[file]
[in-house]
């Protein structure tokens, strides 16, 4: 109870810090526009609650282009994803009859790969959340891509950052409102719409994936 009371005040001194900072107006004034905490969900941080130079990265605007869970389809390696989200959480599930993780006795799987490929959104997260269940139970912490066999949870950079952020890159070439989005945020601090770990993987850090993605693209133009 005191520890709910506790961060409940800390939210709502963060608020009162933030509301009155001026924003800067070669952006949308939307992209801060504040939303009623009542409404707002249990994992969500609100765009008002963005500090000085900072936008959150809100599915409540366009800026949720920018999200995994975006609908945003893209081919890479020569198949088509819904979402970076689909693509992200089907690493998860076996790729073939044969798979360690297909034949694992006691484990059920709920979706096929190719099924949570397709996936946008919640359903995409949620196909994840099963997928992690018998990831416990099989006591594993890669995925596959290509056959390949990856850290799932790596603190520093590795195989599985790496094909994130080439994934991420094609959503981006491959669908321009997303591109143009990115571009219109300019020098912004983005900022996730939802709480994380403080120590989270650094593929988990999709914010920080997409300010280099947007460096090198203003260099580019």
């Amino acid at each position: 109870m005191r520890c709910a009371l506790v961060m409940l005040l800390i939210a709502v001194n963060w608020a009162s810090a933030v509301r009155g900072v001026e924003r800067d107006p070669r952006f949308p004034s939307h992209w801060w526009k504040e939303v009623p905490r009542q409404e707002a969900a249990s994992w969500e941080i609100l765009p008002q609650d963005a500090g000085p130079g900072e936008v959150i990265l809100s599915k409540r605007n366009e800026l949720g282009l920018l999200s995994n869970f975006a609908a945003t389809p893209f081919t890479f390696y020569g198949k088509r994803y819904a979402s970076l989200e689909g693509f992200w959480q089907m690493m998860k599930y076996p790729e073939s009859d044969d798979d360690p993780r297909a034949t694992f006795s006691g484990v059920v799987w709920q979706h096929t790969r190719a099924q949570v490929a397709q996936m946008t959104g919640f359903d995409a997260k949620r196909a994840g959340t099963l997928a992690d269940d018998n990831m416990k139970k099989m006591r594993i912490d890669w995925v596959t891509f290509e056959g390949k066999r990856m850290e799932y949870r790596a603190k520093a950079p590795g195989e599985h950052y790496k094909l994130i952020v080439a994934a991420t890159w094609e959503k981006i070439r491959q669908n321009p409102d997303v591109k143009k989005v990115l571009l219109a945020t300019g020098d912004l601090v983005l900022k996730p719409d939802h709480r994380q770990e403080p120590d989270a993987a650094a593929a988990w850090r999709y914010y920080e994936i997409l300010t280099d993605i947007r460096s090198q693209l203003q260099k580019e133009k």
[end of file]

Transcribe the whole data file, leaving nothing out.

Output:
[in-house]
């Protein structure tokens, strides 16, 4: 109870810090526009609650282009994803009859790969959340891509950052409102719409994936 009371005040001194900072107006004034905490969900941080130079990265605007869970389809390696989200959480599930993780006795799987490929959104997260269940139970912490066999949870950079952020890159070439989005945020601090770990993987850090993605693209133009 005191520890709910506790961060409940800390939210709502963060608020009162933030509301009155001026924003800067070669952006949308939307992209801060504040939303009623009542409404707002249990994992969500609100765009008002963005500090000085900072936008959150809100599915409540366009800026949720920018999200995994975006609908945003893209081919890479020569198949088509819904979402970076689909693509992200089907690493998860076996790729073939044969798979360690297909034949694992006691484990059920709920979706096929190719099924949570397709996936946008919640359903995409949620196909994840099963997928992690018998990831416990099989006591594993890669995925596959290509056959390949990856850290799932790596603190520093590795195989599985790496094909994130080439994934991420094609959503981006491959669908321009997303591109143009990115571009219109300019020098912004983005900022996730939802709480994380403080120590989270650094593929988990999709914010920080997409300010280099947007460096090198203003260099580019």
């Amino acid at each position: 109870m005191r520890c709910a009371l506790v961060m409940l005040l800390i939210a709502v001194n963060w608020a009162s810090a933030v509301r009155g900072v001026e924003r800067d107006p070669r952006f949308p004034s939307h992209w801060w526009k504040e939303v009623p905490r009542q409404e707002a969900a249990s994992w969500e941080i609100l765009p008002q609650d963005a500090g000085p130079g900072e936008v959150i990265l809100s599915k409540r605007n366009e800026l949720g282009l920018l999200s995994n869970f975006a609908a945003t389809p893209f081919t890479f390696y020569g198949k088509r994803y819904a979402s970076l989200e689909g693509f992200w959480q089907m690493m998860k599930y076996p790729e073939s009859d044969d798979d360690p993780r297909a034949t694992f006795s006691g484990v059920v799987w709920q979706h096929t790969r190719a099924q949570v490929a397709q996936m946008t959104g919640f359903d995409a997260k949620r196909a994840g959340t099963l997928a992690d269940d018998n990831m416990k139970k099989m006591r594993i912490d890669w995925v596959t891509f290509e056959g390949k066999r990856m850290e799932y949870r790596a603190k520093a950079p590795g195989e599985h950052y790496k094909l994130i952020v080439a994934a991420t890159w094609e959503k981006i070439r491959q669908n321009p409102d997303v591109k143009k989005v990115l571009l219109a945020t300019g020098d912004l601090v983005l900022k996730p719409d939802h709480r994380q770990e403080p120590d989270a993987a650094a593929a988990w850090r999709y914010y920080e994936i997409l300010t280099d993605i947007r460096s090198q693209l203003q260099k580019e133009k």